US News & World Report
By Nicole Hemmer
Chris Christie, never one to mince words, backpedaled furiously on Monday after wading into a national discussion about vaccinations following a recent measles outbreak. During a trip to England, where he is attempting to burnish his foreign policy credentials in advance of a likely 2016 run, the New Jersey governor called for “balance” between parental choice and public health in the vaccination debate.
Christie quickly walked back his remarks. His spokesperson clarified that “with a disease like measles there is no question kids should be vaccinated.” But far more interesting than Christie’s foot-in-mouth moment (which will no doubt become a regular occurrence should he choose to run in 2016) was the response it generated, much of which offered a political framework for the governor’s remarks.
“If his campaign is going to be about kissing up to the radical, conspiracy theory base that's wagging the dog of today's Republican Party, that's up to him and his cracker-jack team,” said a Democratic National Committee spokesperson. CBS News compared his remarks to those of President Barack Obama, who said in an interview with NBC's Savannah Guthrie, “The science is, you know, pretty indisputable. …There is every reason to get vaccinated, but there aren't reasons to not.”
This is exactly the wrong approach. Attempting to shove the anti-vaccination debate into a partisan framework has the potential to increase the number of vaccine-resisters in the U.S., especially when combined with the tendency to ridicule the anti-vaccination position.
Anti-vaccination advocates have long been met with a mix of contempt and ridicule. In 1885, the New York Times derided the city’s new “Anti-Vaccination League,” which had sprung up in opposition to the push for compulsory small-pox vaccinations. “Neither ignorance nor imbecility can justify any person in establishing himself as a distribution centre of pestilence,” the editors wrote. Returning to the subject in 1910, the editors needled anti-vaccinationists as “queer people” representing “unreason at its culmination.” “An emptier grievance than theirs could hardly be imagined,” the editors wrote.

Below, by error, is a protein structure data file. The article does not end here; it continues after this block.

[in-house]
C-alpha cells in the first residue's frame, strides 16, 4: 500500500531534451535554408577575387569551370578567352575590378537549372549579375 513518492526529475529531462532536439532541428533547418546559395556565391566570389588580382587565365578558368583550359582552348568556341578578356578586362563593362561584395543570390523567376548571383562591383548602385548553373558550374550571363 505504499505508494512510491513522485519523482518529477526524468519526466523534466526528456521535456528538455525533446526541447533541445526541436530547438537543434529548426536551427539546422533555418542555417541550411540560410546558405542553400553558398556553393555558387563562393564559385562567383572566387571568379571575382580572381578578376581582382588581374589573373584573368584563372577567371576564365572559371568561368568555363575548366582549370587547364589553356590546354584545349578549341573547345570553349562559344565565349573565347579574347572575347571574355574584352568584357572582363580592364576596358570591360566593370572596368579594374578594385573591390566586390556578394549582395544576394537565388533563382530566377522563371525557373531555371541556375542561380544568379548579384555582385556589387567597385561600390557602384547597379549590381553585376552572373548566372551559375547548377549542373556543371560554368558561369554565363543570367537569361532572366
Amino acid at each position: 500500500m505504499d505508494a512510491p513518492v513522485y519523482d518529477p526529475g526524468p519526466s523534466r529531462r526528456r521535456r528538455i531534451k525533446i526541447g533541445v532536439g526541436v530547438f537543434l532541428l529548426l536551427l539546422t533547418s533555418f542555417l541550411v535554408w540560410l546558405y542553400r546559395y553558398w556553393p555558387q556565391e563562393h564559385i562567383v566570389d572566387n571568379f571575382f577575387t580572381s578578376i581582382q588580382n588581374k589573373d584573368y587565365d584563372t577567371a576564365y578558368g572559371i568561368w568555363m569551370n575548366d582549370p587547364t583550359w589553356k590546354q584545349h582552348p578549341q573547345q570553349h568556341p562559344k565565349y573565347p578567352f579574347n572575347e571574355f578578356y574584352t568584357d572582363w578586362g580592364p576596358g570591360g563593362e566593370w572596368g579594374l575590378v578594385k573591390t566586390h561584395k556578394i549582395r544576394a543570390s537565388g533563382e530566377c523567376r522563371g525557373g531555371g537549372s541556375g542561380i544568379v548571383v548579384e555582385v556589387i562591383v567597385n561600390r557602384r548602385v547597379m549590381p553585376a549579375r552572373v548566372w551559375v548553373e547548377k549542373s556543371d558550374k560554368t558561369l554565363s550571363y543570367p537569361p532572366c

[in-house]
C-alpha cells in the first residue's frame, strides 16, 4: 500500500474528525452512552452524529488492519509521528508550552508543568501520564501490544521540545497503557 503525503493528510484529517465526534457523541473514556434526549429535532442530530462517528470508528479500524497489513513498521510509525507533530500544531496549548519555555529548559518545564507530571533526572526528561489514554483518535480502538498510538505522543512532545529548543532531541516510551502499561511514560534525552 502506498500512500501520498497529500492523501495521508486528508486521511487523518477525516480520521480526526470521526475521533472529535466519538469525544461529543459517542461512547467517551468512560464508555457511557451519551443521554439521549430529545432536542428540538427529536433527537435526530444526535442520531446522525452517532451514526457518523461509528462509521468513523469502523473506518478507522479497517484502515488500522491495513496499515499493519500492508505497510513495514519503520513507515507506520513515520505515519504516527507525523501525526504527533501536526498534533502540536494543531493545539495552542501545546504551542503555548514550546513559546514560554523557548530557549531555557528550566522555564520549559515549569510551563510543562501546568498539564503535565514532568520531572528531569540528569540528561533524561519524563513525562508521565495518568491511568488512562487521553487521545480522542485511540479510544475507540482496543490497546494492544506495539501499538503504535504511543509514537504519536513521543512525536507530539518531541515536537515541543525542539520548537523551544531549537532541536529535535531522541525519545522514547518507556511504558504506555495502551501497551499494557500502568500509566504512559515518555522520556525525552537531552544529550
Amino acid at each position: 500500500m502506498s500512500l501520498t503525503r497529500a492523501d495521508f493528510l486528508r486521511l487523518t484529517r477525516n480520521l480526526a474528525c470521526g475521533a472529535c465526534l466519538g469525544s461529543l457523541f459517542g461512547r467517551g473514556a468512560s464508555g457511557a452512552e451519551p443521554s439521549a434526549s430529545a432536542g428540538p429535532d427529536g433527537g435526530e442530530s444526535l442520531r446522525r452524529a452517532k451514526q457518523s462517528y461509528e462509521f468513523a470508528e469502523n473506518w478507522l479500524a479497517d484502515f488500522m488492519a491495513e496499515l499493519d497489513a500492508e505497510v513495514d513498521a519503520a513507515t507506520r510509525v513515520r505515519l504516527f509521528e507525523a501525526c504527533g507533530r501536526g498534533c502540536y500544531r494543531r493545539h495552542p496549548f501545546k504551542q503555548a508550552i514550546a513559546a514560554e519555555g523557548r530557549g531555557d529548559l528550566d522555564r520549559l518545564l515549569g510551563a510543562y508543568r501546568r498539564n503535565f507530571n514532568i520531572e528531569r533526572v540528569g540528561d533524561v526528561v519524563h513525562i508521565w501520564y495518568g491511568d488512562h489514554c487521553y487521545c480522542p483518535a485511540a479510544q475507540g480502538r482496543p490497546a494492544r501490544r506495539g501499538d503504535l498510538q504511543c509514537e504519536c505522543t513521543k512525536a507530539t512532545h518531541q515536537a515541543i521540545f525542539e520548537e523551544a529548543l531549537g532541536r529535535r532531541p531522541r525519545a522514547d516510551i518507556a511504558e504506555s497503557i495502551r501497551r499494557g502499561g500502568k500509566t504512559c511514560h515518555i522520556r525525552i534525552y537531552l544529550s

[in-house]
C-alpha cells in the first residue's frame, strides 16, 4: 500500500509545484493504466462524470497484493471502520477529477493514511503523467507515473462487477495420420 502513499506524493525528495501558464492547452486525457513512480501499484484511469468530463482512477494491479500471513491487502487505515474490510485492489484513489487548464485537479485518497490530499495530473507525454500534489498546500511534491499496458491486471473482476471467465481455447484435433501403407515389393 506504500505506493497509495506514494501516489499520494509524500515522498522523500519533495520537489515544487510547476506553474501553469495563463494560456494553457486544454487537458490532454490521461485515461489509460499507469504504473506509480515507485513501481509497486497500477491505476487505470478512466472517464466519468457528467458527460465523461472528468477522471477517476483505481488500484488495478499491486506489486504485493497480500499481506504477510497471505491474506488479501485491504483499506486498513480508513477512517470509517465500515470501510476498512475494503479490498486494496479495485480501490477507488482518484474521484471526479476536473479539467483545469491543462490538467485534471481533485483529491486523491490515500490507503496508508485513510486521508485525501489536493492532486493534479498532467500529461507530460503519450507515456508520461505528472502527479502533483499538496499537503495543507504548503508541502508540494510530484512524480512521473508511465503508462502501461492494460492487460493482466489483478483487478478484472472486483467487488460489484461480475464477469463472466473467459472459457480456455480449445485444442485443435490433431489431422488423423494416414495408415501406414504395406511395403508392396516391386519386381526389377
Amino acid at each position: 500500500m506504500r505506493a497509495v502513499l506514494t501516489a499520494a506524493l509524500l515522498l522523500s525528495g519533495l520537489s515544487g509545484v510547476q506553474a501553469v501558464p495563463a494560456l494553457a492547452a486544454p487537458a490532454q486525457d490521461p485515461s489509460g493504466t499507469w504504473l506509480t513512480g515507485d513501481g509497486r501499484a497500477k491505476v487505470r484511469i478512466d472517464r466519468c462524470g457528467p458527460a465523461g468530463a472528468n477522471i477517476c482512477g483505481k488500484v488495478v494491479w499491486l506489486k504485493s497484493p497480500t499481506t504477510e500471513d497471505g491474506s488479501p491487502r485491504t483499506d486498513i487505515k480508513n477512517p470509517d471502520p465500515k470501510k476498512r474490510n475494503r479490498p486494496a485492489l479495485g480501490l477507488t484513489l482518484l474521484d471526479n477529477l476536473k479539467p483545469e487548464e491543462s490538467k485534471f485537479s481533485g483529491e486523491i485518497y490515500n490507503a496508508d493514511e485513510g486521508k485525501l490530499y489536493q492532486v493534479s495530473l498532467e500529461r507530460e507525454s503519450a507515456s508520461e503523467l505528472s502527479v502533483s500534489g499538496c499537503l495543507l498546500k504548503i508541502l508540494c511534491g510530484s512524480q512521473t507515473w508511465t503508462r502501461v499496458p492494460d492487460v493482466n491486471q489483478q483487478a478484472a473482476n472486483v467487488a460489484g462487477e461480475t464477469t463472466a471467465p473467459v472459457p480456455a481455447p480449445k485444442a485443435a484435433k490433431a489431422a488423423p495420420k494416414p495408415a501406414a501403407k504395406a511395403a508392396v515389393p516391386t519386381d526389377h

Given the tone of this taunting, it should come as no surprise that one of these “queer people” wrote in to the Times, calling the editorial “unjust and absurd.” Anti-vaccinationists, the letter writer insisted, were “mostly progressive, intelligent and thinking people, who don’t follow the crowd.”
That dynamic of insult and obstinacy is as present today as it was a century ago. As Paul Waldman reported in the American Prospect, how the issue of anti-vaccination is framed affects how vaccine-resisters respond. A study conducted by Dan Kahan of Yale Law School shows that anti-vaccination is not a partisan issue; the few people who believe childhood vaccines are dangerous are just as likely to be liberal as they are conservative.
But after reading an op-ed ridiculing anti-vaccine advocates as “anti-science,” more people moved into the anti-vaccine camp. That is, seeing anti-vaccinationists ridiculed caused some people to become defensive of the anti-vaccine position. (Waldman describes this as “a tribal signal to (some, not all) conservatives” that anti-vaccine advocates were being attacked for resisting the mainstream position, which forged a shared sense of exclusion between the two groups.)
It is not surprising that journalists and partisans reached for the political framework in covering Christie’s remarks. The only reason anyone cares what Christie has to say is because he is a potential 2016 candidate. And vaccines were a political issue in the 2012 GOP primaries, as then-Texas Gov. Rick Perry had issued an executive order requiring HPV vaccines, an action that drew condemnation from social conservatives like Rick Santorum and Michele Bachmann. The issue stayed alive when Bachmann asserted that the HPV vaccine was linked to “mental retardation,” a statement that drew derision from liberals and conservatives alike.
But at the moment childhood vaccination is not a partisan issue, and journalists and partisans should be careful not to make it one. As we’ve seen with issues such as climate change and evolution, nonpartisan scientific questions can quickly become part of political polarization, with dramatic consequences for public policy. For now anti-vaccination advocates remain a tiny portion of Americans. Responsible coverage and reasoned debate will help keep them that way.
This article was originally published in the US News & World Report